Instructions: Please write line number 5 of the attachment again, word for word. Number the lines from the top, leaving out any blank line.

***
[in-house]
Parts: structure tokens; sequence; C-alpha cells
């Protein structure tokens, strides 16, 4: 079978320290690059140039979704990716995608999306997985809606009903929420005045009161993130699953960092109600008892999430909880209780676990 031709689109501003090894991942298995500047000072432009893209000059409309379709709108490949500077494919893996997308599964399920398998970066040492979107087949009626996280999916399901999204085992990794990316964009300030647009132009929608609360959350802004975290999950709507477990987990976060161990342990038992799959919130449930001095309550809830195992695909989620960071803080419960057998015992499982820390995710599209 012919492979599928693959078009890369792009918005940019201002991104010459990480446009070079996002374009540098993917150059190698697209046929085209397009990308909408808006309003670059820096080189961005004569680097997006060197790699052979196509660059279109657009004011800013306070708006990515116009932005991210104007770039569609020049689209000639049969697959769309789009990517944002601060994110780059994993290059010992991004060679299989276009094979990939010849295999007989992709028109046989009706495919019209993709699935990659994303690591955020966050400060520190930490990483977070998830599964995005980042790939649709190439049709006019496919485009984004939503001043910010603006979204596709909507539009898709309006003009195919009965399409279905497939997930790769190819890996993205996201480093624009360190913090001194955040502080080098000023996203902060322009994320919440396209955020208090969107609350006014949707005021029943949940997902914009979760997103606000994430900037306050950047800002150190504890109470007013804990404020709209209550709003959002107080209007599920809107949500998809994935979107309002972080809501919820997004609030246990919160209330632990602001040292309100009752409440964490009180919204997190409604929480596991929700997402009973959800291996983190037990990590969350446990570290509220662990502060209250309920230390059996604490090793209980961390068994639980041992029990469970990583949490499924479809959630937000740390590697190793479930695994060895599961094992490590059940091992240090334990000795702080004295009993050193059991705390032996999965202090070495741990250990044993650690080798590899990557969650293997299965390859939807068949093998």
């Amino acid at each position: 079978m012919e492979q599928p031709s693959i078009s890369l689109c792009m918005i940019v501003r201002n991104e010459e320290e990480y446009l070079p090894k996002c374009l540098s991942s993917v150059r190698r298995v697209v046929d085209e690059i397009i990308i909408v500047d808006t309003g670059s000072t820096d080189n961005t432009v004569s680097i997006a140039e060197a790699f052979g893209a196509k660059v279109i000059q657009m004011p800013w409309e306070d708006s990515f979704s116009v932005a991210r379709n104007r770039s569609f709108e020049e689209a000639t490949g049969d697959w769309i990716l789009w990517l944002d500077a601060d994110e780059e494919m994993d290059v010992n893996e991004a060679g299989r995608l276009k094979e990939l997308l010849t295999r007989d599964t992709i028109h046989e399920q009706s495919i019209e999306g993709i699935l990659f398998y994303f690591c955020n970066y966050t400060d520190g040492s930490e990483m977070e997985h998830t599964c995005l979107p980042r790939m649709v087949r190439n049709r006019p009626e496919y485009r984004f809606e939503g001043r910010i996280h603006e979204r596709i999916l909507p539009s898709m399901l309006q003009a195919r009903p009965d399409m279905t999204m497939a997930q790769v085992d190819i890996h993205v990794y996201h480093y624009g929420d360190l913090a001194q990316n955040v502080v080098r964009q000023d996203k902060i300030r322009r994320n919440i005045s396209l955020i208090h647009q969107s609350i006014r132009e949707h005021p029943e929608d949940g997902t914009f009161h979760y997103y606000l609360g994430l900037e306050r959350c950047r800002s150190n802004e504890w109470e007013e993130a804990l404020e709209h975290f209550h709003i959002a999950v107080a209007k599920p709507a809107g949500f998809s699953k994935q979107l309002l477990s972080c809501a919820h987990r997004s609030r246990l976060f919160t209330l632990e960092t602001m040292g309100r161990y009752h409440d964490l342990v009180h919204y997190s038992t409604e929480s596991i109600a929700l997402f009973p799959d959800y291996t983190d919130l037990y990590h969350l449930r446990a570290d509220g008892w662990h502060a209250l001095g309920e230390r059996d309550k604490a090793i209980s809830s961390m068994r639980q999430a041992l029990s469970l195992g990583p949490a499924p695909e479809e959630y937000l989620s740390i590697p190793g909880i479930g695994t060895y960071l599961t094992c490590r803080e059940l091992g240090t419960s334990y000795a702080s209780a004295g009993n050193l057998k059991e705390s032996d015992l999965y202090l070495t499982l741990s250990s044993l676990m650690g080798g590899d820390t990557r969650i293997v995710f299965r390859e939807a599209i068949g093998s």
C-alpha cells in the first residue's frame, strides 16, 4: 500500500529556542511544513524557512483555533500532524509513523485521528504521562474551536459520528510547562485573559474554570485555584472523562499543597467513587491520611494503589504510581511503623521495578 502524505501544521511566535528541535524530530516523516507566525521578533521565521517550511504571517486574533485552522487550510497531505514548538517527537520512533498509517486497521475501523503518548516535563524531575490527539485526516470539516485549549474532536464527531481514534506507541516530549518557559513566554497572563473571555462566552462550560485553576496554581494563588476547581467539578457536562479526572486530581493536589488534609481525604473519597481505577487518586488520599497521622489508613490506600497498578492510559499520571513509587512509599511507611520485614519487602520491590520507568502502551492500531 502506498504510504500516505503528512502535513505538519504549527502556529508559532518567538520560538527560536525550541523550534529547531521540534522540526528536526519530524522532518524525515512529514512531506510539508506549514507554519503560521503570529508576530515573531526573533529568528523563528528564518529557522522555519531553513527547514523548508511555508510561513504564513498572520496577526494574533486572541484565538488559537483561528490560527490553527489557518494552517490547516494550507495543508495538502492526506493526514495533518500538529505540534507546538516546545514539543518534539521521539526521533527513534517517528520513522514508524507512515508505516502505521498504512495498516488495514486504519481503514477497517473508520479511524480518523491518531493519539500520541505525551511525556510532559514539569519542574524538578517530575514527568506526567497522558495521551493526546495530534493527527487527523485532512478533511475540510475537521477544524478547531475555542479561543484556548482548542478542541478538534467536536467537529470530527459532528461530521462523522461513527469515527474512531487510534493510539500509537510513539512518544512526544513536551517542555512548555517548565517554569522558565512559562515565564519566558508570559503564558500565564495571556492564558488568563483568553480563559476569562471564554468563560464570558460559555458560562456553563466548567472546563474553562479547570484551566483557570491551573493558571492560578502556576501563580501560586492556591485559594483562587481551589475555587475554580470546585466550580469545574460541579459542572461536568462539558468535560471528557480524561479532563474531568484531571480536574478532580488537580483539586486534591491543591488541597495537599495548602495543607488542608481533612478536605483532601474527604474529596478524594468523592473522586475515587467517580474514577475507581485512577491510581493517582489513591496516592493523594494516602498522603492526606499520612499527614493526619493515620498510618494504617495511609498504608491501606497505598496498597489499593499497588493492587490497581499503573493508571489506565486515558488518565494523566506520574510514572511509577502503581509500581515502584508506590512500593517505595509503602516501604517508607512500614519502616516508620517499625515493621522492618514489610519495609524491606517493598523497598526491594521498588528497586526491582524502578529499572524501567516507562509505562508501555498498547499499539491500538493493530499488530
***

C-alpha cells in the first residue's frame, strides 16, 4: 500500500529556542511544513524557512483555533500532524509513523485521528504521562474551536459520528510547562485573559474554570485555584472523562499543597467513587491520611494503589504510581511503623521495578 502524505501544521511566535528541535524530530516523516507566525521578533521565521517550511504571517486574533485552522487550510497531505514548538517527537520512533498509517486497521475501523503518548516535563524531575490527539485526516470539516485549549474532536464527531481514534506507541516530549518557559513566554497572563473571555462566552462550560485553576496554581494563588476547581467539578457536562479526572486530581493536589488534609481525604473519597481505577487518586488520599497521622489508613490506600497498578492510559499520571513509587512509599511507611520485614519487602520491590520507568502502551492500531 502506498504510504500516505503528512502535513505538519504549527502556529508559532518567538520560538527560536525550541523550534529547531521540534522540526528536526519530524522532518524525515512529514512531506510539508506549514507554519503560521503570529508576530515573531526573533529568528523563528528564518529557522522555519531553513527547514523548508511555508510561513504564513498572520496577526494574533486572541484565538488559537483561528490560527490553527489557518494552517490547516494550507495543508495538502492526506493526514495533518500538529505540534507546538516546545514539543518534539521521539526521533527513534517517528520513522514508524507512515508505516502505521498504512495498516488495514486504519481503514477497517473508520479511524480518523491518531493519539500520541505525551511525556510532559514539569519542574524538578517530575514527568506526567497522558495521551493526546495530534493527527487527523485532512478533511475540510475537521477544524478547531475555542479561543484556548482548542478542541478538534467536536467537529470530527459532528461530521462523522461513527469515527474512531487510534493510539500509537510513539512518544512526544513536551517542555512548555517548565517554569522558565512559562515565564519566558508570559503564558500565564495571556492564558488568563483568553480563559476569562471564554468563560464570558460559555458560562456553563466548567472546563474553562479547570484551566483557570491551573493558571492560578502556576501563580501560586492556591485559594483562587481551589475555587475554580470546585466550580469545574460541579459542572461536568462539558468535560471528557480524561479532563474531568484531571480536574478532580488537580483539586486534591491543591488541597495537599495548602495543607488542608481533612478536605483532601474527604474529596478524594468523592473522586475515587467517580474514577475507581485512577491510581493517582489513591496516592493523594494516602498522603492526606499520612499527614493526619493515620498510618494504617495511609498504608491501606497505598496498597489499593499497588493492587490497581499503573493508571489506565486515558488518565494523566506520574510514572511509577502503581509500581515502584508506590512500593517505595509503602516501604517508607512500614519502616516508620517499625515493621522492618514489610519495609524491606517493598523497598526491594521498588528497586526491582524502578529499572524501567516507562509505562508501555498498547499499539491500538493493530499488530